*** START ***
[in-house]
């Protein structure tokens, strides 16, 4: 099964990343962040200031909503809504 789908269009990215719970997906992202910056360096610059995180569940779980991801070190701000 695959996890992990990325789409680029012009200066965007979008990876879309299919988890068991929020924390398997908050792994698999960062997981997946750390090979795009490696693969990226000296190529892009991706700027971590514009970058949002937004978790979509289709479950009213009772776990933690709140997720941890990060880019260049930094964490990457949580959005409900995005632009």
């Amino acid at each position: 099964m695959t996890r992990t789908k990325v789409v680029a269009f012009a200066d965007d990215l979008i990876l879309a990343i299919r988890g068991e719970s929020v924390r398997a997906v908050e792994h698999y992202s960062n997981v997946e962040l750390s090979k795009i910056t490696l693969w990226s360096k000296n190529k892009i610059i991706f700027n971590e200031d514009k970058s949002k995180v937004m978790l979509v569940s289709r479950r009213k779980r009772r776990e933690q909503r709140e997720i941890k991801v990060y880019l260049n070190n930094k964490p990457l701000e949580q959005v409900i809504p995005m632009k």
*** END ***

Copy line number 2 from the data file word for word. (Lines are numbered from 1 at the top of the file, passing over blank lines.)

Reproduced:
């Protein structure tokens, strides 16, 4: 099964990343962040200031909503809504 789908269009990215719970997906992202910056360096610059995180569940779980991801070190701000 695959996890992990990325789409680029012009200066965007979008990876879309299919988890068991929020924390398997908050792994698999960062997981997946750390090979795009490696693969990226000296190529892009991706700027971590514009970058949002937004978790979509289709479950009213009772776990933690709140997720941890990060880019260049930094964490990457949580959005409900995005632009």